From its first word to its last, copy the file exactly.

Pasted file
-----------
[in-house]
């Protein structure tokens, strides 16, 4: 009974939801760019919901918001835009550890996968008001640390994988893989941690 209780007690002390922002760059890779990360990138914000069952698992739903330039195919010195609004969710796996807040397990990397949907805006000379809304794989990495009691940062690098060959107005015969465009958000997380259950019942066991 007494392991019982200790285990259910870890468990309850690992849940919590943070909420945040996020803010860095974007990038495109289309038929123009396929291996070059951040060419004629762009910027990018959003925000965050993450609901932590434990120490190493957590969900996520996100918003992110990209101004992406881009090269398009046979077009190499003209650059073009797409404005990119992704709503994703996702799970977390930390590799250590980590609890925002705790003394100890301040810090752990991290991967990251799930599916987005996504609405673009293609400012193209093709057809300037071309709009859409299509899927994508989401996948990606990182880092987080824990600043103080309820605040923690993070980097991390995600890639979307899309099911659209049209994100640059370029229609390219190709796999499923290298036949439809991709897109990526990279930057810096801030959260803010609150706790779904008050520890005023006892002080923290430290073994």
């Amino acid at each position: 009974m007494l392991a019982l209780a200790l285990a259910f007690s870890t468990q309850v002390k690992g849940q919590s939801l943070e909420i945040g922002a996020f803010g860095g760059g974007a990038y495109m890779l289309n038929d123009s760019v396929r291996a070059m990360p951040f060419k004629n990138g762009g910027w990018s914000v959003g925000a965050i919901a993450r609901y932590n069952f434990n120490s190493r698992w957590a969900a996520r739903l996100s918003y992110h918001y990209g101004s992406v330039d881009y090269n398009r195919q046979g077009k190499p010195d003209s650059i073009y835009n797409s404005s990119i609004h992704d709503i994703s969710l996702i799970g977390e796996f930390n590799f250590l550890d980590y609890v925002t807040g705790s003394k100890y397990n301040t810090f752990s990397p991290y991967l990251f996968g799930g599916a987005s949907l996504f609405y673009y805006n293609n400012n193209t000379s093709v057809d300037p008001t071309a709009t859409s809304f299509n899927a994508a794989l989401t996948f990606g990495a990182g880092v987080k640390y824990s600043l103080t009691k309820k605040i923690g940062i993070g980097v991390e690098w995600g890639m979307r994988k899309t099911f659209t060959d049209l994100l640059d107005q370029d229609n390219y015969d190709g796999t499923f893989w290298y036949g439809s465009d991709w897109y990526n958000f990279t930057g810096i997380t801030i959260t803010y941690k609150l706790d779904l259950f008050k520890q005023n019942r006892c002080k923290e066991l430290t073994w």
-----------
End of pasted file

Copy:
[in-house]
């Protein structure tokens, strides 16, 4: 009974939801760019919901918001835009550890996968008001640390994988893989941690 209780007690002390922002760059890779990360990138914000069952698992739903330039195919010195609004969710796996807040397990990397949907805006000379809304794989990495009691940062690098060959107005015969465009958000997380259950019942066991 007494392991019982200790285990259910870890468990309850690992849940919590943070909420945040996020803010860095974007990038495109289309038929123009396929291996070059951040060419004629762009910027990018959003925000965050993450609901932590434990120490190493957590969900996520996100918003992110990209101004992406881009090269398009046979077009190499003209650059073009797409404005990119992704709503994703996702799970977390930390590799250590980590609890925002705790003394100890301040810090752990991290991967990251799930599916987005996504609405673009293609400012193209093709057809300037071309709009859409299509899927994508989401996948990606990182880092987080824990600043103080309820605040923690993070980097991390995600890639979307899309099911659209049209994100640059370029229609390219190709796999499923290298036949439809991709897109990526990279930057810096801030959260803010609150706790779904008050520890005023006892002080923290430290073994």
């Amino acid at each position: 009974m007494l392991a019982l209780a200790l285990a259910f007690s870890t468990q309850v002390k690992g849940q919590s939801l943070e909420i945040g922002a996020f803010g860095g760059g974007a990038y495109m890779l289309n038929d123009s760019v396929r291996a070059m990360p951040f060419k004629n990138g762009g910027w990018s914000v959003g925000a965050i919901a993450r609901y932590n069952f434990n120490s190493r698992w957590a969900a996520r739903l996100s918003y992110h918001y990209g101004s992406v330039d881009y090269n398009r195919q046979g077009k190499p010195d003209s650059i073009y835009n797409s404005s990119i609004h992704d709503i994703s969710l996702i799970g977390e796996f930390n590799f250590l550890d980590y609890v925002t807040g705790s003394k100890y397990n301040t810090f752990s990397p991290y991967l990251f996968g799930g599916a987005s949907l996504f609405y673009y805006n293609n400012n193209t000379s093709v057809d300037p008001t071309a709009t859409s809304f299509n899927a994508a794989l989401t996948f990606g990495a990182g880092v987080k640390y824990s600043l103080t009691k309820k605040i923690g940062i993070g980097v991390e690098w995600g890639m979307r994988k899309t099911f659209t060959d049209l994100l640059d107005q370029d229609n390219y015969d190709g796999t499923f893989w290298y036949g439809s465009d991709w897109y990526n958000f990279t930057g810096i997380t801030i959260t803010y941690k609150l706790d779904l259950f008050k520890q005023n019942r006892c002080k923290e066991l430290t073994w």